“We’ve raised that issue with them and it appears to be just an oversight,” ASADA chief executive David Sharpe said.
Dr Catherine Ordway, an anti-doping expert and law lecturer at the University of Canberra, said Dank’s absence from the list was highly conspicuous given his life ban and that other Australians had been added in the past.
“I would have thought he’d be No.1 candidate for that list, if Australia was going to put anyone on there. Having said that, Stephen Dank seems to have only looked at Australian sport, so we don’t know whether he’s internationally influencing clubs or teams,” Dr Ordway said.
“But the point of this list is to make sure other teams and clubs are alerted before employing people like Dank, so we don’t have a situation where they are blind. He has a life ban, so that’s a very clear case for putting him on the Prohibited Association List.”
The list is an important document that serves as a reference tool for sports, clubs or organisations, especially if they are hiring staff. It was originally built for medical staff and doctors that had been caught doping but has been expanded to coaches, trainers and even parents who have anti-doping violations.
ASADA will cease to exist as of next Wednesday as it is rolled into a new organisation, Sport Integrity Australia. Sharpe, a former Australian Federal Police assistant commissioner, will remain at the helm of the new body.
He said one of the critical changes in the anti-doping arena from next week would be a streamlining of the system to reduce delays in the process, for which ASADA has been criticised.
Swimmer Shayna Jack is still to appeal a four-year ban before a Court of Arbitration of Sport hearing nearly a year after she tested positive to prohibited substance Ligandrol. There has been no announcement yet either about the results of Bronson Xerri’s B-sample, after the Cronulla NRL player’s positive test for anabolic steroids.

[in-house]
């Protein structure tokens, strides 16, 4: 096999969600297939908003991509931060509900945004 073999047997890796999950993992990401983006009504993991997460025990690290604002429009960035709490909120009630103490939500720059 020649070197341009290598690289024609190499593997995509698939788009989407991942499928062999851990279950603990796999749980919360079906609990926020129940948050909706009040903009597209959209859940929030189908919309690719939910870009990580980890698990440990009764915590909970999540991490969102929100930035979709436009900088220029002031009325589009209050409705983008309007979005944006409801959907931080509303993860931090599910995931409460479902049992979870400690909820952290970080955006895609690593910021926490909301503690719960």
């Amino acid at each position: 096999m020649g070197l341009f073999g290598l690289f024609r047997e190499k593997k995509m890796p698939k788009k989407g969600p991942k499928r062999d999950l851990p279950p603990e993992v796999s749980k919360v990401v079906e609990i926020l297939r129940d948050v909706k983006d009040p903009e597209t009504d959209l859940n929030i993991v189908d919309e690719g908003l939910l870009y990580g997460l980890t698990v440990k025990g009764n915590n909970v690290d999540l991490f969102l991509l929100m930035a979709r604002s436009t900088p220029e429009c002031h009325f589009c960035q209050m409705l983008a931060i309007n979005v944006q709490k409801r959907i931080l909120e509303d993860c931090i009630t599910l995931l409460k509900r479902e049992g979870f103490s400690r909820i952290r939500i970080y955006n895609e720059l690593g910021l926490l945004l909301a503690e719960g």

Sharpe admitted the process was too long. He said several years had been spent presenting to James Wood, the former royal commissioner into police corruption in NSW, and his review of Australia’s sports integrity about de-complicating the process, the result of which is the scrapping of the Anti-Doping Rule Violation Panel and the introduction of the National Sports Tribunal.
He said that would reduce the impact on the mental health of those hit with doping violations. He also defended ASADA in its final days.
“ASADA is here delivering a body of work that protects sports and makes it a level playing field but at every angle of what we do we’re heavily criticised – and generally the criticism comes from people who are ill-informed and don’t know the processes,” Sharpe said. “At the end of the day, we’re here to get facilitators and cheats.”
Sport Integrity Australia won’t initially have a focus on sports betting and match fixing but will eventually be set up as a one-stop shop for all integrity matters.
Chris Barrett is Chief Sports Reporter of The Sydney Morning Herald.